Gerry Rosenboom and Ucele Williams v. Holly Springs Real Estate and Don Brewer

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November 16, 2005










Olly Neal, Judge

Appellants Gerry Rosenboom and Ucele Williams1 appeal from an order of the Polk County Circuit Court that found that, pursuant to an Exclusive Right to Sell Agreement, appellants were obligated to pay appellees Holly Springs Real Estate (HSRE) and Don Brewer a commission in the amount of $9,900 plus attorney fees and cost. On appeal, appellants argue that "the trial court committed reversible error by contravening long-standing precedent in this area of contract law."

Appellants are common-law husband and wife. On June 9, 2003, wishing to sell certain land that they owned in Polk County, appellants executed an Exclusive Right to Sell Agreement (Agreement) with HSRE. The property was to be listed from June 9, 2003, to December 9, 2003, and had an asking price of $99,900. The agreement provided in pertinent part:

7. LISTING AGENT FIRM'S FEE: If Listing Agent Firm presents to Owner an offer in an amount equal to or greater than the Offering Price, or such lesser price or termsas Owner may accept, or if the Property is otherwise sold or disposed of by Listing Agent Firm or any other person including Owner, during the listing period, Owner agrees to pay Listing Agent Firm a professional fee of: (i) Ten percent (10 %) of the gross amount of any accepted Real Estate Contract or value of any property exchanged for the Property; or (ii) $ , for professional services rendered. In consideration for the Owner's promise contained within this paragraph 7, Listing Agent Firm promises to Owner that it will use reasonable effort to solicit an offer regarding the Property on terms and condition acceptable to Owner. Owner agrees that Listing Agent Firm is not required to investigate the financial or other ability of a prospective Buyer to consummate any proposed or accepted Real Estate Contract. Owner will not owe a fee to Listing Agent Firm if Buyer does not remove any condition set forth in a Real Estate contract and cannot close, unless failure to close is the fault of Owner.

. . .


(Emphasis added.)

On November 2, 2003, Keith Aleshire, an associate broker with HSRE, presented appellants with an offer from Lynn and Billy Greenwade. They offered to pay $87,500 for the property. Appellants rejected the offer. In the meantime, other offers were also received, but appellants rejected the offers because they were less than the full asking price. On December 8, Mr. Aleshire presented appellants with a second offer from the Greenwades. This offer was for the full asking price. Without offering a reason, appellant Rosenboom rejected the offer. The next day the agreement expired.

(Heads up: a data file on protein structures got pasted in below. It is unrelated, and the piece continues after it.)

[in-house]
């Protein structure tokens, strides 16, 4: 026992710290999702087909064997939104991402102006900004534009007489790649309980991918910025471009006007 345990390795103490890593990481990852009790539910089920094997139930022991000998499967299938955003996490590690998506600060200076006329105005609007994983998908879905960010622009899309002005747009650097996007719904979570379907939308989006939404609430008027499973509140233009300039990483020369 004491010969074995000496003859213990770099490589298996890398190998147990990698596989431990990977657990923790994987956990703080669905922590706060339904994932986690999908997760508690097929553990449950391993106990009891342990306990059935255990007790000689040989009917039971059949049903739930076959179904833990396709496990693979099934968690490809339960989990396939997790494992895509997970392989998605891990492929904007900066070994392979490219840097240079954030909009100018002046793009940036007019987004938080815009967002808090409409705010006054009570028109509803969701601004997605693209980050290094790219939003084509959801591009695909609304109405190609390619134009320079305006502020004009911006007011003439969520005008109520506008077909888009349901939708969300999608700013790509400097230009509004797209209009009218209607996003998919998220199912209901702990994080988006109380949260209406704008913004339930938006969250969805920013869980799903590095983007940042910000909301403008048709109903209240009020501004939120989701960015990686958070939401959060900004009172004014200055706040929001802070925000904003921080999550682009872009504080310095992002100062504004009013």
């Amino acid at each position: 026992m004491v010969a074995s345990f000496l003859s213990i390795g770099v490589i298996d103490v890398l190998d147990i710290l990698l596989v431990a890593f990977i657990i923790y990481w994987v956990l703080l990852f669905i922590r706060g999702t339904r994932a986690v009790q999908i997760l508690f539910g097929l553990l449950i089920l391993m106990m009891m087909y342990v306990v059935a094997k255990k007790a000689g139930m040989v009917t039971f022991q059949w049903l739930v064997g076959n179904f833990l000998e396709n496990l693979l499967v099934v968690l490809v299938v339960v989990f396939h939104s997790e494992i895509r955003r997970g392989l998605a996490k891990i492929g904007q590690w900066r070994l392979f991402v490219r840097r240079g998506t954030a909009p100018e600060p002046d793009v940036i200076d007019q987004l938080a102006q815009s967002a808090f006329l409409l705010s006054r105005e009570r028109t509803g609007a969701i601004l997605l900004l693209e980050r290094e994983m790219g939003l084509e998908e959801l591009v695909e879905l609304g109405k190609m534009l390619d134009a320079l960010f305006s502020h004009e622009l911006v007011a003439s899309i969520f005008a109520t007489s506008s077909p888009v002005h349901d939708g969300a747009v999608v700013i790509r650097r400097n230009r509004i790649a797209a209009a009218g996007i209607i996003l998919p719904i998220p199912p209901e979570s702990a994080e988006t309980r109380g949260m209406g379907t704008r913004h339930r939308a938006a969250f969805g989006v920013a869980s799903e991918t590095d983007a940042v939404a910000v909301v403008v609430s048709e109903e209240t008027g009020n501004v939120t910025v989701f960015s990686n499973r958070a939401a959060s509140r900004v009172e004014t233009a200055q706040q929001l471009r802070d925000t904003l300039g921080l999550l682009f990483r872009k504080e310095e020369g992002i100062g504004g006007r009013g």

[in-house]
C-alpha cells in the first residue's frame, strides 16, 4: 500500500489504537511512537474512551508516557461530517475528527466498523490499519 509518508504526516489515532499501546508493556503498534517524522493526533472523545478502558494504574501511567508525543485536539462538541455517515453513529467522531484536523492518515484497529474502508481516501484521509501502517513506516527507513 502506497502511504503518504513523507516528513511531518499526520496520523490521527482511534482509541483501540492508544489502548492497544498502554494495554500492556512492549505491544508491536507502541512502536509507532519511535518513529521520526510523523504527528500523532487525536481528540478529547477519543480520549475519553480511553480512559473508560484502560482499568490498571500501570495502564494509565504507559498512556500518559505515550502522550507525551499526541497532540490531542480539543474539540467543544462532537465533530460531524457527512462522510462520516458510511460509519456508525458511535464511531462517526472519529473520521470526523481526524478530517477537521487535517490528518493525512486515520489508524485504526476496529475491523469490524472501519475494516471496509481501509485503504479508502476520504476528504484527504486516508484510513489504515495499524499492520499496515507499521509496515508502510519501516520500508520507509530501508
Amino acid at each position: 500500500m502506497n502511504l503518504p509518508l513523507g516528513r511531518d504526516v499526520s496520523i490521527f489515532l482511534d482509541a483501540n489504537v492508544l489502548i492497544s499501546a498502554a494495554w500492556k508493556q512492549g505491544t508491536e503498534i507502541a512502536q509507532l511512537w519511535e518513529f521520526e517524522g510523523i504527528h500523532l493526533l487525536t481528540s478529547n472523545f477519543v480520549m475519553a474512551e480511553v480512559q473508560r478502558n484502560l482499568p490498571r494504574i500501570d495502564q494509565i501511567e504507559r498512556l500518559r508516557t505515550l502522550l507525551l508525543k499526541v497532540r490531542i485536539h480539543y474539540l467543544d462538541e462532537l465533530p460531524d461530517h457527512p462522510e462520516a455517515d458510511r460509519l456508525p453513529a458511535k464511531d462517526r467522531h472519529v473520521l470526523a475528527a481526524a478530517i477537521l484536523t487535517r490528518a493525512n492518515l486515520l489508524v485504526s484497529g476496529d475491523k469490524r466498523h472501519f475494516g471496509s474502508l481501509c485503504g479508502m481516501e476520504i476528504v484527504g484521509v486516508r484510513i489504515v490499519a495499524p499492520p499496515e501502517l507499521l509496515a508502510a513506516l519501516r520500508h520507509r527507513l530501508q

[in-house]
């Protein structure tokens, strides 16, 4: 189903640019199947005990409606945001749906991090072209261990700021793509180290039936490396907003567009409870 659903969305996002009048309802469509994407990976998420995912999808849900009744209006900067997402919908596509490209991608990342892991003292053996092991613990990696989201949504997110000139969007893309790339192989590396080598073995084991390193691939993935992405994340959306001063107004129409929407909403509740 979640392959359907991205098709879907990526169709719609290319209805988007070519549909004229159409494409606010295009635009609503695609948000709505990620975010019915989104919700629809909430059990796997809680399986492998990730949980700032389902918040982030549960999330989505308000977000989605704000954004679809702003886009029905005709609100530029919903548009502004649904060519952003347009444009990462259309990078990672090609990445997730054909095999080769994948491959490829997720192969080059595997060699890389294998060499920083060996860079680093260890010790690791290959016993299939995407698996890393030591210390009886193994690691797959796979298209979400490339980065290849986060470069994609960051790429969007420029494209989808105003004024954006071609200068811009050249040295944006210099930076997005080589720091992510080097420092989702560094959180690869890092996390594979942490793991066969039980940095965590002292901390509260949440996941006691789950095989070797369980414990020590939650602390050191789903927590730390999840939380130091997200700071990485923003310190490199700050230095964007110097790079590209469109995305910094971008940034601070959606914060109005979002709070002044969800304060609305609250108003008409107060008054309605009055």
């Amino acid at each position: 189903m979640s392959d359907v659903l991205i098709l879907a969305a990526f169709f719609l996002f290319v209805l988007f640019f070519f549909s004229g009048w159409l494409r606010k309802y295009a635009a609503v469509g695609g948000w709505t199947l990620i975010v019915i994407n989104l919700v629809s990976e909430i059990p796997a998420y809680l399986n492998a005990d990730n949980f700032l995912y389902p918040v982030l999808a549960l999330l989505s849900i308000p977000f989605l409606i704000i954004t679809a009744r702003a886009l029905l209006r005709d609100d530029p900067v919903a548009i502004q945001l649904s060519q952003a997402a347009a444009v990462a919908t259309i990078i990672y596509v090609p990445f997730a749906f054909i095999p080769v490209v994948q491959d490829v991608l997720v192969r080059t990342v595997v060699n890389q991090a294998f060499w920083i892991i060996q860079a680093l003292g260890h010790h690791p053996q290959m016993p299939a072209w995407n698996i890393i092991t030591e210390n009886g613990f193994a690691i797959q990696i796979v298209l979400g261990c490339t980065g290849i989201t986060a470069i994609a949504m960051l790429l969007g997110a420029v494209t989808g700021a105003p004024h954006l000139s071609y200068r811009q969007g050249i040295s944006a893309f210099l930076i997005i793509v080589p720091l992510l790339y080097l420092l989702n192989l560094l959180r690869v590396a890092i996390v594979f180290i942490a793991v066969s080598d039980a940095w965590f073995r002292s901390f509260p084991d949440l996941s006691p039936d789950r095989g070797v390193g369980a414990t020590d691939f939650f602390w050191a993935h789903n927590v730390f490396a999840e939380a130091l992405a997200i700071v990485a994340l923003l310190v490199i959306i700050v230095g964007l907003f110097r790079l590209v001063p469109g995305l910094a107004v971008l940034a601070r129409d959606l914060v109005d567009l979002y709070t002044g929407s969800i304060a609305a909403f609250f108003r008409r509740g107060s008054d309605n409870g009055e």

On February 5, 2004, HSRE filed a complaint in the Polk County Circuit Court against appellants asserting that it had obtained an offer for the full asking price, and, therefore, was entitled to a commission of ten percent of the asking price as provided for in the agreement. In their response, appellants asserted that HSRE was not entitled to the ten-percent commission because they had found certain contingencies unacceptable.

A hearing on the matter was held on September 27, 2004. At the hearing, Mr.Aleshire testified that, following the December 8 rejection, he contacted Mr. Rosenboom on December 9 and asked him to come by the real-estate office so that they could further discuss the offer. Mr. Rosenboom came by the next day. In the meantime, Mr. Aleshire learned that someone else was trying to obtain the property. When he asked Mr. Rosenboom if he had worked out another deal, Mr. Rosenboom replied "that's got nothing to do with it," and again refused to accept the Greenwades' offer.

Mr. Aleshire estimated that he had expended sixty hours in trying to sell the property. He asked for a judgment in the amount of $9,900 plus attorney fees and court costs. He described the Greenwades as "ready, willing, and able to buy this property." He believed that he was entitled to a commission because he had produced a willing and able buyer within the time frame specified in the agreement. However, Mr. Aleshire conceded that the agreement provided that the terms and conditions must be acceptable to the seller and that he would only earn a commission upon his making the terms and conditions acceptable to the seller. He testified that the agreement provided that appellants would have to expend additional funds on the procurement of a survey and title policy. Mr. Aleshire described these as merely negotiable terms.